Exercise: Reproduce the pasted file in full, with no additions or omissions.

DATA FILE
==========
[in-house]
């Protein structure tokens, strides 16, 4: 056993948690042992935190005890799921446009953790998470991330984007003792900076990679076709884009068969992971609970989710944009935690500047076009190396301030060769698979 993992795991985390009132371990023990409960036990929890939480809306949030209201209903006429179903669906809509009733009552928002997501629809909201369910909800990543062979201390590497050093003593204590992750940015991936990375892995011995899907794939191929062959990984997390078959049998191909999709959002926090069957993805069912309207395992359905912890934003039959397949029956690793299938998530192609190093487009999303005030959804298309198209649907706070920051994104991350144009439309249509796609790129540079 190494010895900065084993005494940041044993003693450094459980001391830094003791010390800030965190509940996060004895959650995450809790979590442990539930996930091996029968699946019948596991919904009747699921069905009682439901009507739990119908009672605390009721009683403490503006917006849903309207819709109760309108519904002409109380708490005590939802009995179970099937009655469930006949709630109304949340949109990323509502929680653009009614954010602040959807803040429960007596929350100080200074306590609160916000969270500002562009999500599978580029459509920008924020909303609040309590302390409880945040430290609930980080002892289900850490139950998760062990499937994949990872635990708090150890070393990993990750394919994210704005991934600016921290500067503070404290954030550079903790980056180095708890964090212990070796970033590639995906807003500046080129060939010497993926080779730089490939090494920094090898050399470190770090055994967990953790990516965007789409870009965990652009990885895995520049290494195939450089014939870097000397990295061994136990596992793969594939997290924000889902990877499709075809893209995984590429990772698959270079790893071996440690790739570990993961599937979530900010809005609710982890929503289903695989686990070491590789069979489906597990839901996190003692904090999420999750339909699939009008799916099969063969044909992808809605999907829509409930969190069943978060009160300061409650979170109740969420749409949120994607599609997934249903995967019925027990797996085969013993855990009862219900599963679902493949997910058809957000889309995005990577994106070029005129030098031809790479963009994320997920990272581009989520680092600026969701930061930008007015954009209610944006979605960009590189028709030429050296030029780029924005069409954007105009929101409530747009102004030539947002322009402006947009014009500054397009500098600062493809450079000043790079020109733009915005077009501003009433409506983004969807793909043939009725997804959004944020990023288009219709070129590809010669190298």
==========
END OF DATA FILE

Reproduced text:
[in-house]
């Protein structure tokens, strides 16, 4: 056993948690042992935190005890799921446009953790998470991330984007003792900076990679076709884009068969992971609970989710944009935690500047076009190396301030060769698979 993992795991985390009132371990023990409960036990929890939480809306949030209201209903006429179903669906809509009733009552928002997501629809909201369910909800990543062979201390590497050093003593204590992750940015991936990375892995011995899907794939191929062959990984997390078959049998191909999709959002926090069957993805069912309207395992359905912890934003039959397949029956690793299938998530192609190093487009999303005030959804298309198209649907706070920051994104991350144009439309249509796609790129540079 190494010895900065084993005494940041044993003693450094459980001391830094003791010390800030965190509940996060004895959650995450809790979590442990539930996930091996029968699946019948596991919904009747699921069905009682439901009507739990119908009672605390009721009683403490503006917006849903309207819709109760309108519904002409109380708490005590939802009995179970099937009655469930006949709630109304949340949109990323509502929680653009009614954010602040959807803040429960007596929350100080200074306590609160916000969270500002562009999500599978580029459509920008924020909303609040309590302390409880945040430290609930980080002892289900850490139950998760062990499937994949990872635990708090150890070393990993990750394919994210704005991934600016921290500067503070404290954030550079903790980056180095708890964090212990070796970033590639995906807003500046080129060939010497993926080779730089490939090494920094090898050399470190770090055994967990953790990516965007789409870009965990652009990885895995520049290494195939450089014939870097000397990295061994136990596992793969594939997290924000889902990877499709075809893209995984590429990772698959270079790893071996440690790739570990993961599937979530900010809005609710982890929503289903695989686990070491590789069979489906597990839901996190003692904090999420999750339909699939009008799916099969063969044909992808809605999907829509409930969190069943978060009160300061409650979170109740969420749409949120994607599609997934249903995967019925027990797996085969013993855990009862219900599963679902493949997910058809957000889309995005990577994106070029005129030098031809790479963009994320997920990272581009989520680092600026969701930061930008007015954009209610944006979605960009590189028709030429050296030029780029924005069409954007105009929101409530747009102004030539947002322009402006947009014009500054397009500098600062493809450079000043790079020109733009915005077009501003009433409506983004969807793909043939009725997804959004944020990023288009219709070129590809010669190298």